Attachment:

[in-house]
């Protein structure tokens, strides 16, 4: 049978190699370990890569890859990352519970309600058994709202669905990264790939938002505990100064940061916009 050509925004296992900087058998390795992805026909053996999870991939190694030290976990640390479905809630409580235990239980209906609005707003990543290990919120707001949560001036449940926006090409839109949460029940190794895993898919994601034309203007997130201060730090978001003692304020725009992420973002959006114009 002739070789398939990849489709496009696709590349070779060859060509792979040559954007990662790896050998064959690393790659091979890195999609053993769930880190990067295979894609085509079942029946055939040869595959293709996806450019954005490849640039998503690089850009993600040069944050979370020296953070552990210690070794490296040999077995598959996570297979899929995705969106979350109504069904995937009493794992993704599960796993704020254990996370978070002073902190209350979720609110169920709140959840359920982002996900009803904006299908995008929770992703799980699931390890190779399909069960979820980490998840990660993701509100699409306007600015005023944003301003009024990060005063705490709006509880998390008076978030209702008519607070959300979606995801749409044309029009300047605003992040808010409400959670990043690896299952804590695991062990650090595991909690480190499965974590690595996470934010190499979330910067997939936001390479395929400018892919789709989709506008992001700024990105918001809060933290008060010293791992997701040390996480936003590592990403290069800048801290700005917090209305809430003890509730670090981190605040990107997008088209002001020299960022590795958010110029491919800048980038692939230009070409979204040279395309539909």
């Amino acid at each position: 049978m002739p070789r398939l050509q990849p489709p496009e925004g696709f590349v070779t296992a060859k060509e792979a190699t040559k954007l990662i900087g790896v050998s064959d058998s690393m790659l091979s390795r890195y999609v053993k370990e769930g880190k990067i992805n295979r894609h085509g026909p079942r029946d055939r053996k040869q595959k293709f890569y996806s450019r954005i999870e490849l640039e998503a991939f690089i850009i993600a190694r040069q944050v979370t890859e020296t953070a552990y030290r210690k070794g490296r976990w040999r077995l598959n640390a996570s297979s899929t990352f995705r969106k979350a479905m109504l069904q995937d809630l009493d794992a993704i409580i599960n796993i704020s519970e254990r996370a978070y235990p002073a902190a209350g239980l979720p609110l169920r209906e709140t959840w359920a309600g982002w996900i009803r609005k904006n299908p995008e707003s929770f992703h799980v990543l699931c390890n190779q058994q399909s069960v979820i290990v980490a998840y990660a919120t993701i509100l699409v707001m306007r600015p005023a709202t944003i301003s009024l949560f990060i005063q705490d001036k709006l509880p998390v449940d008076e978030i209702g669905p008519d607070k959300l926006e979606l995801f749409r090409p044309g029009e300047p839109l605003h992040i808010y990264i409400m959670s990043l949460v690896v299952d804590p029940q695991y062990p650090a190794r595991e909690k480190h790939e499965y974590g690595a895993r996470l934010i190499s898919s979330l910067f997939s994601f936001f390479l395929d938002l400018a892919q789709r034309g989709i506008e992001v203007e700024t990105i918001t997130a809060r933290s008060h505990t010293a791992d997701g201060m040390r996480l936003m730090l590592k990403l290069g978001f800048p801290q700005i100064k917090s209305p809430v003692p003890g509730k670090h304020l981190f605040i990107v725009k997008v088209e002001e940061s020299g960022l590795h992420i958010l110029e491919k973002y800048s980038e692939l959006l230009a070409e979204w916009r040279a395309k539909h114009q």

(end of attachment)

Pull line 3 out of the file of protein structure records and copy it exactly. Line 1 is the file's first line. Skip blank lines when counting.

């Amino acid at each position: 049978m002739p070789r398939l050509q990849p489709p496009e925004g696709f590349v070779t296992a060859k060509e792979a190699t040559k954007l990662i900087g790896v050998s064959d058998s690393m790659l091979s390795r890195y999609v053993k370990e769930g880190k990067i992805n295979r894609h085509g026909p079942r029946d055939r053996k040869q595959k293709f890569y996806s450019r954005i999870e490849l640039e998503a991939f690089i850009i993600a190694r040069q944050v979370t890859e020296t953070a552990y030290r210690k070794g490296r976990w040999r077995l598959n640390a996570s297979s899929t990352f995705r969106k979350a479905m109504l069904q995937d809630l009493d794992a993704i409580i599960n796993i704020s519970e254990r996370a978070y235990p002073a902190a209350g239980l979720p609110l169920r209906e709140t959840w359920a309600g982002w996900i009803r609005k904006n299908p995008e707003s929770f992703h799980v990543l699931c390890n190779q058994q399909s069960v979820i290990v980490a998840y990660a919120t993701i509100l699409v707001m306007r600015p005023a709202t944003i301003s009024l949560f990060i005063q705490d001036k709006l509880p998390v449940d008076e978030i209702g669905p008519d607070k959300l926006e979606l995801f749409r090409p044309g029009e300047p839109l605003h992040i808010y990264i409400m959670s990043l949460v690896v299952d804590p029940q695991y062990p650090a190794r595991e909690k480190h790939e499965y974590g690595a895993r996470l934010i190499s898919s979330l910067f997939s994601f936001f390479l395929d938002l400018a892919q789709r034309g989709i506008e992001v203007e700024t990105i918001t997130a809060r933290s008060h505990t010293a791992d997701g201060m040390r996480l936003m730090l590592k990403l290069g978001f800048p801290q700005i100064k917090s209305p809430v003692p003890g509730k670090h304020l981190f605040i990107v725009k997008v088209e002001e940061s020299g960022l590795h992420i958010l110029e491919k973002y800048s980038e692939l959006l230009a070409e979204w916009r040279a395309k539909h114009q």